johnlink ranks ALICE IN WONDERLAND (1915)

Stumbled across this 1915 version of ALICE IN WONDERLAND which, even though I may not be a math expert, is 99 years old by my calculations. It was a feature for its time, at 52 minutes (the film is even split into Part 1 and Part 2). But this was a brief enough length to see what a century old ALICE looked like.


I watched ALICE IN WONDERLAND (1915) on 4.3.14. It was my first viewing of the film.

Any film from 1915 will be looked on today as an oddity. Little will resemble what we know of as a ‘movie’ today. The shots are mostly stagnant, the grain of the film leaves a lack of focus, the method of recording creates a pulsation of light. It can be hard to watch, especially if there is no strong attempt to remaster or revitalize the image.

The first shot in the 1915 ALICE IN WONDERLAND is a still set up showing a kitchen. Alice (15 year-old Alice Savoy) and her sister and a woman (assuming her mother) are cooking and walking about. The shot is far too long with little happening. Then, Alice and her sister go outside. Alice sees animals. Alice falls asleep. In a shot with surprising value, her spirit exits her body to follow a rabbit.


Let’s stop and talk about the rabbit and the animals. The rabbit is a human in a rabbit suit, human hands clearly emerging from the rabbit arms. The effect is odd. While this film may not have been intended to be a fetish film for furry fanatics, it certainly can be viewed as one today. Every animal is a human in an animal costume. The lizard is a guy dragging himself across the ground.

And then there is the hookah caterpillar. Oh the hookah caterpillar. The caterpillar has Alice repeat something called the ‘Father William’ poem. This, I am sure, means something to fans of the Carroll novel (something I must admit to being ignorant about). As a film audience we see a giant hookah smoking caterpillar with a giant fake human face. Then we see an incredibly fat man do a headstand. Then the caterpillar. Then the fat man doing a backflip. Then the caterpillar. Then the fat man balancing something which is supposedly an eel on his face. Then the caterpillar gets mad that Alice told the story wrong and drags himself away on the ground. It’s all so weird.


And that’s before we get to the Cheshire cat who appears and disappears from a tree as it talks to Alice, ultimately leaving its decapitated head on a branch for her to look at. And all that is before we get to a musical number (in a silent movie, so title card musical number) with giant puppets of people. This is later followed by ANOTHER musical number (of title cards) ‘sung’ by a man dressed as a giant turtle.

All of that, still, comes before the enormous lobster-people come crawling out of the ocean and the fat walrus-people come strolling along, looking like old men walruses and carrying tiny little parasols. And then, of course, the lobsters and walruses do a ritualistic dance with the turtle and a griffin as Alice looks on as confused as we are.

Somewhere, a few minutes after Alice got into Wonderland, it is possible to look past the film grain and the lack of sound (I had to play Pandora in the background to have music to go along with this fully silent version) and to just be absorbed by the audacity of what is transpiring on screen. This predates most of the German Expressionism movement in film, and to be sure it looks different than those films, but the nightmarish quality of this film can not be understated.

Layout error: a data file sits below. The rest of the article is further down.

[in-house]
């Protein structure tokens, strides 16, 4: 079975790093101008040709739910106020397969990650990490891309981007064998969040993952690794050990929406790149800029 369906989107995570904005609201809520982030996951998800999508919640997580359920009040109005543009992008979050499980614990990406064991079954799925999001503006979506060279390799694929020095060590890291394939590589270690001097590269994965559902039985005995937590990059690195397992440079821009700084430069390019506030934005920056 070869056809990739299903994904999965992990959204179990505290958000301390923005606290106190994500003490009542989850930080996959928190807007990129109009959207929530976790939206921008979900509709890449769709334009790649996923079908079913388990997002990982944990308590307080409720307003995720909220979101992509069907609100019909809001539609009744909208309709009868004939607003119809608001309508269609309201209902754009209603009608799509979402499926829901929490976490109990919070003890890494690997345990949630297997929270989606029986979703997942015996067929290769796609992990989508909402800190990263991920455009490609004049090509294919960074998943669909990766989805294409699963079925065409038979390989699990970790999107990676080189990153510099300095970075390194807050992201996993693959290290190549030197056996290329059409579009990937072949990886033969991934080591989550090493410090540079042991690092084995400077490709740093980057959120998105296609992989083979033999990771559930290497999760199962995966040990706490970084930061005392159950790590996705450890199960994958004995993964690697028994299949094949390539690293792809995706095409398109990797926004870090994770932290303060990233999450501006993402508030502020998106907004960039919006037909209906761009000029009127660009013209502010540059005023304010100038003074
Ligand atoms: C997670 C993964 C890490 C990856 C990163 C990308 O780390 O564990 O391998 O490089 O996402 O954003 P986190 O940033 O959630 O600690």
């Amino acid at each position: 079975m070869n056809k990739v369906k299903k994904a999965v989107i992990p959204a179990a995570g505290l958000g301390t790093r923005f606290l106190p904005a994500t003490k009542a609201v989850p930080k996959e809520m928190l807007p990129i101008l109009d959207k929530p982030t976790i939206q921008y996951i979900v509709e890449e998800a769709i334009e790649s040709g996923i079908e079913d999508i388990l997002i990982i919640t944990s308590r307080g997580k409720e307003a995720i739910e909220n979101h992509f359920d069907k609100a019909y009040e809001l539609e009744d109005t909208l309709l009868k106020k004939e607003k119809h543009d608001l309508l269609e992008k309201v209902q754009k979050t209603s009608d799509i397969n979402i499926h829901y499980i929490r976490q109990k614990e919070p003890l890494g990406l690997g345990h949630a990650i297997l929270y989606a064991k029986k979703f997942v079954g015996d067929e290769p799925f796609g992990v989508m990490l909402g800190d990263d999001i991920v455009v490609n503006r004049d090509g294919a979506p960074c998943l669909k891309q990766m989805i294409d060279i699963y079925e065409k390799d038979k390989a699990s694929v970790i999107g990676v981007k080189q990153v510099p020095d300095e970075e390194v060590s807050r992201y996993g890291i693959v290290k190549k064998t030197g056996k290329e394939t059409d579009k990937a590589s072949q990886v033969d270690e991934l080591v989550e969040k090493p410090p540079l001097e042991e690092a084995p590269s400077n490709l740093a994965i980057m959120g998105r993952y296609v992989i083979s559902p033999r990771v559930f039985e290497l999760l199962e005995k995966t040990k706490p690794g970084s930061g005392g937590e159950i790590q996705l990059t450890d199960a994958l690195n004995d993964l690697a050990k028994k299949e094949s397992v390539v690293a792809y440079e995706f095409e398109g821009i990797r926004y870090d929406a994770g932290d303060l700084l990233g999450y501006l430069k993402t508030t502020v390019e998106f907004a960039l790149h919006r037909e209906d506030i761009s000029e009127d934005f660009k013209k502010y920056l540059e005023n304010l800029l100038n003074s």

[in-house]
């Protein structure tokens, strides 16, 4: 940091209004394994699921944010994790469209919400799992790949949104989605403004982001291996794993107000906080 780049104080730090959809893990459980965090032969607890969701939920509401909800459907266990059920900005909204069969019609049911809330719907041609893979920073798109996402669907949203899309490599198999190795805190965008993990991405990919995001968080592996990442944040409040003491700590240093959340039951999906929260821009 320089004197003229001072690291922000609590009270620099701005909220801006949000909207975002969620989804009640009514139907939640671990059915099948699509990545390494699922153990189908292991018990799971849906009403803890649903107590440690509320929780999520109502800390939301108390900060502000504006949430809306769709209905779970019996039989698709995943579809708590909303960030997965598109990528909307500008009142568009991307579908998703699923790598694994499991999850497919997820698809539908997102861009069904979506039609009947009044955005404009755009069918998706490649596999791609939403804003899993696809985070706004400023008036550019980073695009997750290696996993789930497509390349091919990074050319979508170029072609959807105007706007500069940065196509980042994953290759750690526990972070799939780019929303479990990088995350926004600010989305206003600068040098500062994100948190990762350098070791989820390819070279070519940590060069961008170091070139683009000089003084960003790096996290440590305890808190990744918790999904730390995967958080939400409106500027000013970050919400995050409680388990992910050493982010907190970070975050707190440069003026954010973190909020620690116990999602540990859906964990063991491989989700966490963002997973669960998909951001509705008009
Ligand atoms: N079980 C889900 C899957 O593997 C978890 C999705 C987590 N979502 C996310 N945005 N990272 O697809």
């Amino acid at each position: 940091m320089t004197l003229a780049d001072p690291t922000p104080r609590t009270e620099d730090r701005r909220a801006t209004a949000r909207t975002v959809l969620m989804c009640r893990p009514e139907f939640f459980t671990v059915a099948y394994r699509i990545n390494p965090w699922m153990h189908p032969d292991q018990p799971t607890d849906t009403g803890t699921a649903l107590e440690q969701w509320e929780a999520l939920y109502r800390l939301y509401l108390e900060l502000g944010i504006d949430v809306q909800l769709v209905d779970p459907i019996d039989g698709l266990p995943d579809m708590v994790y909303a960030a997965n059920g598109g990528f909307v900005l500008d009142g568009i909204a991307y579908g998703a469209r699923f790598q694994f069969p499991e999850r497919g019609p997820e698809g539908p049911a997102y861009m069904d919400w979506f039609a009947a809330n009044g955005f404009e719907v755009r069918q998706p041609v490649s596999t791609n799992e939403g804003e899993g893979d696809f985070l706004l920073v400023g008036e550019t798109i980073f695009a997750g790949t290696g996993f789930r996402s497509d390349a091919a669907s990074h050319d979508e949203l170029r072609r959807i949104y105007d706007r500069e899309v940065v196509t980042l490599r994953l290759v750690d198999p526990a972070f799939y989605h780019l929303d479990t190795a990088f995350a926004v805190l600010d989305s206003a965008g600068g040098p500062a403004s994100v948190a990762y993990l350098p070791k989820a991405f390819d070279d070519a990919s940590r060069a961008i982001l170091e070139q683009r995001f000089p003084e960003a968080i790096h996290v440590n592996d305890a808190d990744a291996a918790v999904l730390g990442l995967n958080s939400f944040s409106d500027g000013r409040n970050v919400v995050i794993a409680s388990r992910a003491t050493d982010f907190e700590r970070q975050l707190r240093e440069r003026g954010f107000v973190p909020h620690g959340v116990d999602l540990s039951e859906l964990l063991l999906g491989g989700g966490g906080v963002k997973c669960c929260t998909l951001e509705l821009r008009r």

To watch this film today is to understand that it comes from a certain place in time and to allow yourself to slip into that time. It holds a surprising entertainment value still today, though the reason for the entertainment surely has changed. In 1915 the shock would be in seeing these giant animals, some resembling later Toho GODZILLA films, jump on screen in the first years of feature length narrative film. Today, we look at this film as a quaint and odd little project by director W.W. Young which results in a level of slack-jawed fascination that we are seeing all of this unfold. Much of this, to be sure, is a testament to the power of Lewis Carroll’s story. Yet, for me, it is almost better that I really had no idea what was about to come or what I was about to see happen. Disjointed from its source material, I could instead just be swept through this odd, odd, little movie.


The scene transitions are weak when they are there. Not much thought was put into getting from episode to episode other than to say “Let’s go here now”. The lack of camera movement doesn’t hurt the film entirely because they still found some nice places to shoot and tried to do some foreground-to-background movement. It is all less than sophisticated, but it came from a time when technology didn’t allow for much sophistication. As a film it has power for its ability to tell a story, not so much in the filming of the story.

The gesticulation in the acting is extreme, even by silent film standards. It works for the people in costumes, but often leaves Alice looking especially silly (particularly when she has to cry). The script writing is not particularly strong either. Mostly the jokes fall flat and the ending of the dream is not a strength. Again, any power the writing has is thanks to the source material.

But hey, if you have 52 minutes to kill and an urge to see something really, truly strange then this 1915 ALICE IN WONDERLAND is not a bad place to visit.



The bonus point is for the outlandish animal costuming. Fascinating from start to finish.


FINAL SCORE: 6 out of 10


~ by johnlink00 on April 3, 2014.

One Response to “johnlink ranks ALICE IN WONDERLAND (1915)”

  1. […] era films based on literary masterpieces, but between this and the previously considered 1915 ALICE IN WONDERLAND… well… here we […]

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